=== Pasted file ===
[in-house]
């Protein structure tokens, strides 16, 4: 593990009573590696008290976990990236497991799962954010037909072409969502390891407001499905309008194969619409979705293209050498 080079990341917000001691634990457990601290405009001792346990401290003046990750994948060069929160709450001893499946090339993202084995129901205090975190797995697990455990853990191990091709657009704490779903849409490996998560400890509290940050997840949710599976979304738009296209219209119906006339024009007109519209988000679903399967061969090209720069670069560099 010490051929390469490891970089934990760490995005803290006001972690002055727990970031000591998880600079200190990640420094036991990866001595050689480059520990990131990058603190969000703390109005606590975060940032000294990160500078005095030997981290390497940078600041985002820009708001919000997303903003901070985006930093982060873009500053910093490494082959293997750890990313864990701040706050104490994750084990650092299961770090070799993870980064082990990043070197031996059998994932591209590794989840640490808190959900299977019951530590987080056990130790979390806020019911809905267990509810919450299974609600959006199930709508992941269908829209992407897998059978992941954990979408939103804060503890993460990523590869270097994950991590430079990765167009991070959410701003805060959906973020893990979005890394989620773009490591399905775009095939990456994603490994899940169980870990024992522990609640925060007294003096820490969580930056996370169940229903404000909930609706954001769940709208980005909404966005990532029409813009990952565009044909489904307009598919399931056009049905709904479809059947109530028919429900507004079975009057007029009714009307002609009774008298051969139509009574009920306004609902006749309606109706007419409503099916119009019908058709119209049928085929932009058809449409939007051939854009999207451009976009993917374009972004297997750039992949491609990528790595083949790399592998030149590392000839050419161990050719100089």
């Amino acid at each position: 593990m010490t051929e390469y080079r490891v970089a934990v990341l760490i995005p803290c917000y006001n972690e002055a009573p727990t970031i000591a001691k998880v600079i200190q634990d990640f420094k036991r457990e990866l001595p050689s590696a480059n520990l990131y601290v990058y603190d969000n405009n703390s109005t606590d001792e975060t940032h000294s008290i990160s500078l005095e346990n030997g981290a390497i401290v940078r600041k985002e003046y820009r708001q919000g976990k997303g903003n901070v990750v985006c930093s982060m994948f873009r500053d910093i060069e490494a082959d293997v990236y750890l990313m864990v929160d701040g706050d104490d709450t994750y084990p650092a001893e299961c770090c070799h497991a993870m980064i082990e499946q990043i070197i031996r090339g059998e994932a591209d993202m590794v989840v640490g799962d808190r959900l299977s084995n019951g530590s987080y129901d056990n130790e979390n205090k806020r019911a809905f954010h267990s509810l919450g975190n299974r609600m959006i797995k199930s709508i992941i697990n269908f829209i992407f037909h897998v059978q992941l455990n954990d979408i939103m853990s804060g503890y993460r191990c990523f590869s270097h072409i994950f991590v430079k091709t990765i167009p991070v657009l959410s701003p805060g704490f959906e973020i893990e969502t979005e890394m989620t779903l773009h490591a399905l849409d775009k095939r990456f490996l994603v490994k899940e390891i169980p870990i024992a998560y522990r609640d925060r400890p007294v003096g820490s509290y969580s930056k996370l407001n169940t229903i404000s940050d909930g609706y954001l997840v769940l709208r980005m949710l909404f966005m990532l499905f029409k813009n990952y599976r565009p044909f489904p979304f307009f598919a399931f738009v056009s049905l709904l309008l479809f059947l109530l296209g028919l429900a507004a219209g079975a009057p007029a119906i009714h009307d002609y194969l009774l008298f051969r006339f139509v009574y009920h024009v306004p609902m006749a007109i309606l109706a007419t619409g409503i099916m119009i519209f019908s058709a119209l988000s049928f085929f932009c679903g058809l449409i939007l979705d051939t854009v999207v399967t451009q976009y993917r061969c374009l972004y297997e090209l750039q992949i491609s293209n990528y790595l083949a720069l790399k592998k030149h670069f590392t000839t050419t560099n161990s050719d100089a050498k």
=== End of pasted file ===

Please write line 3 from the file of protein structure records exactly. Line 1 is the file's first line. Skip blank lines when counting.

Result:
């Amino acid at each position: 593990m010490t051929e390469y080079r490891v970089a934990v990341l760490i995005p803290c917000y006001n972690e002055a009573p727990t970031i000591a001691k998880v600079i200190q634990d990640f420094k036991r457990e990866l001595p050689s590696a480059n520990l990131y601290v990058y603190d969000n405009n703390s109005t606590d001792e975060t940032h000294s008290i990160s500078l005095e346990n030997g981290a390497i401290v940078r600041k985002e003046y820009r708001q919000g976990k997303g903003n901070v990750v985006c930093s982060m994948f873009r500053d910093i060069e490494a082959d293997v990236y750890l990313m864990v929160d701040g706050d104490d709450t994750y084990p650092a001893e299961c770090c070799h497991a993870m980064i082990e499946q990043i070197i031996r090339g059998e994932a591209d993202m590794v989840v640490g799962d808190r959900l299977s084995n019951g530590s987080y129901d056990n130790e979390n205090k806020r019911a809905f954010h267990s509810l919450g975190n299974r609600m959006i797995k199930s709508i992941i697990n269908f829209i992407f037909h897998v059978q992941l455990n954990d979408i939103m853990s804060g503890y993460r191990c990523f590869s270097h072409i994950f991590v430079k091709t990765i167009p991070v657009l959410s701003p805060g704490f959906e973020i893990e969502t979005e890394m989620t779903l773009h490591a399905l849409d775009k095939r990456f490996l994603v490994k899940e390891i169980p870990i024992a998560y522990r609640d925060r400890p007294v003096g820490s509290y969580s930056k996370l407001n169940t229903i404000s940050d909930g609706y954001l997840v769940l709208r980005m949710l909404f966005m990532l499905f029409k813009n990952y599976r565009p044909f489904p979304f307009f598919a399931f738009v056009s049905l709904l309008l479809f059947l109530l296209g028919l429900a507004a219209g079975a009057p007029a119906i009714h009307d002609y194969l009774l008298f051969r006339f139509v009574y009920h024009v306004p609902m006749a007109i309606l109706a007419t619409g409503i099916m119009i519209f019908s058709a119209l988000s049928f085929f932009c679903g058809l449409i939007l979705d051939t854009v999207v399967t451009q976009y993917r061969c374009l972004y297997e090209l750039q992949i491609s293209n990528y790595l083949a720069l790399k592998k030149h670069f590392t000839t050419t560099n161990s050719d100089a050498k």